The Chaos, Charm and Torment of Athens

Greek architect George Batzios, who co-designed New York City’s MoMa Tower with Jean Nouvel, is back in town

The remarkable rise of Greek architect George Batzios has the makings of a blockbuster film. Batzios grew up in the provincial city of Larissa, a symbol of agricultural life in the heart of central Greece’s fertile plains. Recently, he was invited into the exclusive team of celebrated nihilist architect Jean Nouvel to help design one of New York City’s biggest structures, the MoMa Tower. If this isn’t a success story, then what is?

Batzios left Larissa at the age of 17 for Paris with the aim of becoming an architect. When he eventually sent his resume to the architectural firm headed by Nouvel, Batzios was not only hired straight away, but immediately picked by Nouvel to work alongside him on the firm’s biggest projects, such as the MoMa Tower, the design stage of which began in 2006. Today, the tower on 53rd Street stands proudly at a height of 320 meters, making it one of the city’s tallest buildings. It will operate as an extension of the Museum of Modern Art, while a second section will house a hotel and apartments.


Soon after, Batzios met his wife, an Athenian. To split the distance, they decided on London as their base. Subsequently, Batzios began working with yet another celebrated figure, the British minimalist architect David Chipperfield. However, the nostalgia he felt for Greek life took over. He ended up returning to Greece permanently in 2011. “Sea, sun and the living is easy,” Batzios replied simply when asked to explain the attraction, as he sipped his tea at To Tsai, an Athenian teahouse which he designed. It was the architect’s first project in the Greek capital, a city he finds charmingly chaotic.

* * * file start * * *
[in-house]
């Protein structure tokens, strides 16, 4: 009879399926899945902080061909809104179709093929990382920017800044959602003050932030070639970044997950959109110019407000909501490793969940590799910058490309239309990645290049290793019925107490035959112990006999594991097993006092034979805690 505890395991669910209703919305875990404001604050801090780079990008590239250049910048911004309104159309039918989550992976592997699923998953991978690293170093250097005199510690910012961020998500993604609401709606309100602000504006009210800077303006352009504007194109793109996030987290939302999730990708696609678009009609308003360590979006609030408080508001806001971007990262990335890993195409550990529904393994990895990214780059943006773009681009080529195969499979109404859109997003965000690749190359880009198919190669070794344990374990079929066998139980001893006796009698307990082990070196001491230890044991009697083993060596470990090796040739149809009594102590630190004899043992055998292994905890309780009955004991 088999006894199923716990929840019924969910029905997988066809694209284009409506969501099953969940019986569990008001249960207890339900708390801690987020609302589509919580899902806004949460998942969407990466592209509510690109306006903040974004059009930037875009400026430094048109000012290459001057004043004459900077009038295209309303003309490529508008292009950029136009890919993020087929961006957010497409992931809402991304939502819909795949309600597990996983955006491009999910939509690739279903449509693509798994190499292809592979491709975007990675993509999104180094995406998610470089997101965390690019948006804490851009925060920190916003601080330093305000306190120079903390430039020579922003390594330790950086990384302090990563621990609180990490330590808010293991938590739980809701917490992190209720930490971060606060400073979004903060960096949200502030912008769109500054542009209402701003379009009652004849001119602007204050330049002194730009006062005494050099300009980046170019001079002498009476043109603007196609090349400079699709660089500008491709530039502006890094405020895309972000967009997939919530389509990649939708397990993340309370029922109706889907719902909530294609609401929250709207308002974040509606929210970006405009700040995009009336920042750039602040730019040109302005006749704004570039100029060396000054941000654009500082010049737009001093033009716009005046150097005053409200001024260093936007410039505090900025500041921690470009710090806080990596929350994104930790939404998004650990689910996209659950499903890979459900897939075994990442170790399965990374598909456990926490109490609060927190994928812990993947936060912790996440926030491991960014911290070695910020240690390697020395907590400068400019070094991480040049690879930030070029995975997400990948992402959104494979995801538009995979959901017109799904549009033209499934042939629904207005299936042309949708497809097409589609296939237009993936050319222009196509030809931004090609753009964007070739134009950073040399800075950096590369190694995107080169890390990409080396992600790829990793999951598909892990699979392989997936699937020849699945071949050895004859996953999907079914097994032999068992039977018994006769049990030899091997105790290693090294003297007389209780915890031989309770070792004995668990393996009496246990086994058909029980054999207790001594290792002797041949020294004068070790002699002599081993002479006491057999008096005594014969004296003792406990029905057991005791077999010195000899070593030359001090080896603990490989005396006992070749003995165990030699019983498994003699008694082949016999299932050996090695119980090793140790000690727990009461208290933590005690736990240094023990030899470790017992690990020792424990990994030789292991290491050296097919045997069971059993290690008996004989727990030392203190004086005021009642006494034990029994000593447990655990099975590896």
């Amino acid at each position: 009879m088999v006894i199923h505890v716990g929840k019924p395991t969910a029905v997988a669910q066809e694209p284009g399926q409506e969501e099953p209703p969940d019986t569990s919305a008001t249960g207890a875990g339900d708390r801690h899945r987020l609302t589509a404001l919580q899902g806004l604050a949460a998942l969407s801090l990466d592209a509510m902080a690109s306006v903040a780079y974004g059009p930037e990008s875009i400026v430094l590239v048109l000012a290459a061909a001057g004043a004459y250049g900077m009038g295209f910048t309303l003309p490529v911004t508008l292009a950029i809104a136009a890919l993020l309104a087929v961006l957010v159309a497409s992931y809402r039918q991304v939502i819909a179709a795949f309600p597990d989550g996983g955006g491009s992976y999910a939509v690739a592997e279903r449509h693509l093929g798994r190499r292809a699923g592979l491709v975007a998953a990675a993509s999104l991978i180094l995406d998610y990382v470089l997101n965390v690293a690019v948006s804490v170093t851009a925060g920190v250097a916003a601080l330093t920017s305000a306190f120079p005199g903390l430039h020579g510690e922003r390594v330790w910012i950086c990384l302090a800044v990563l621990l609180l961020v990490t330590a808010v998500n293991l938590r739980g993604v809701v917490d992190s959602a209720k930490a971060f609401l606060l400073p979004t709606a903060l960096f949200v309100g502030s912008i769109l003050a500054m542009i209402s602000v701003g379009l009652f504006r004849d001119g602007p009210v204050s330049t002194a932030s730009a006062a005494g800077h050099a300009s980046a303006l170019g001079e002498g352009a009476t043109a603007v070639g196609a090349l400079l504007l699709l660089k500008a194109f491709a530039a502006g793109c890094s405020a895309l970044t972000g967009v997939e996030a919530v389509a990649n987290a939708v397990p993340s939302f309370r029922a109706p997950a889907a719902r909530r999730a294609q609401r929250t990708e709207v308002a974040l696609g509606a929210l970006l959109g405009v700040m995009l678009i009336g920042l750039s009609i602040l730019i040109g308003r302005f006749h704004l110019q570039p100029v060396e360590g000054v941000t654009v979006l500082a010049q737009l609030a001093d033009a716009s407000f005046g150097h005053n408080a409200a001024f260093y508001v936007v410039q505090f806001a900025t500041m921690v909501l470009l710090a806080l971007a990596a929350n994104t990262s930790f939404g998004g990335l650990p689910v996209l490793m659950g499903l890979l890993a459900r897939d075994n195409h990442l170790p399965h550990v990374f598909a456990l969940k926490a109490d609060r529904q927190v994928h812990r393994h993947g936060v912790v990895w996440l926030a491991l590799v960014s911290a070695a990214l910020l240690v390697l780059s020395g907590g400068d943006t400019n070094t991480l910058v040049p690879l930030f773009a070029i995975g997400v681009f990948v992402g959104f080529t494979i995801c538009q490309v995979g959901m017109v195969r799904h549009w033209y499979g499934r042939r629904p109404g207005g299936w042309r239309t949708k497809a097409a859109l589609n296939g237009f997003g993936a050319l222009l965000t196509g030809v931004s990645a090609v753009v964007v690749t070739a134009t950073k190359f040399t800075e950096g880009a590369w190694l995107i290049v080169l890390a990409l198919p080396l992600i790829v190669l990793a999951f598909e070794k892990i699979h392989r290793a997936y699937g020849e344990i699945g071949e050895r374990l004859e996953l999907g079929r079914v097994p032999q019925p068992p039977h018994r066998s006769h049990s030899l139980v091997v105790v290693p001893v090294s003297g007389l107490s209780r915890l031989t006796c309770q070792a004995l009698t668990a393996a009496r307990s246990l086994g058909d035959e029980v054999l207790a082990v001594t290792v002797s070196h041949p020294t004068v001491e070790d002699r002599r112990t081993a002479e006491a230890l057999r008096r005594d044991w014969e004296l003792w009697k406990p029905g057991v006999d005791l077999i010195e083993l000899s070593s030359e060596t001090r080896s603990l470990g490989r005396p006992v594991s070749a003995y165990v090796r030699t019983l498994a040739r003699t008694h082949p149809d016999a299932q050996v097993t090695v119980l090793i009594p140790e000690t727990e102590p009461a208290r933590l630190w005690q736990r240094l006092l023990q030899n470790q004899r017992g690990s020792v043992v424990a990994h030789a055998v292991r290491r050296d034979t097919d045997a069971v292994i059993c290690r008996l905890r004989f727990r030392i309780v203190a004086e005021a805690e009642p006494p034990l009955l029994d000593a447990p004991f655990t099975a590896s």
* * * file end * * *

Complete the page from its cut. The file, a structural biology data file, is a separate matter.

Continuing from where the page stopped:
“Around me, in crisis-struck Greece, I see that a “quality not quantity” state of mind is also being manifested in design. ”

Where does the field of design stand in Greece today?

Around me, in crisis-struck Greece, I see that a “quality not quantity” state of mind is also being manifested in design. Shops are becoming more specialized and leaner. I think this signals a change in Greek lifestyle. I also detect a sense of minimalism in the work of young architects – like an unofficial new movement.


 Taking an architectural glance at Athens what do you see?

Antennas, balcony awnings, hanging laundry, railings and solar panels! Since returning in 2011, to live here, my work has become increasingly minimal. As an architect, I function like a chameleon. I feel that things need to be toned down amid the current situation being experienced in Greece – both as a result of the crisis and the chaotic urban planning environment.

To put it visually, if the Paris of Georges-Eugene Haussmann (a 19th century urban planner) is at one extreme and characterized by an overwhelming repetition of form, which can be dull, then Athens, a place of thousands of images, is at the other end. You go out and your head starts spinning as a result of it all.

If you could demolish a specific type of Athenian building, which would it be?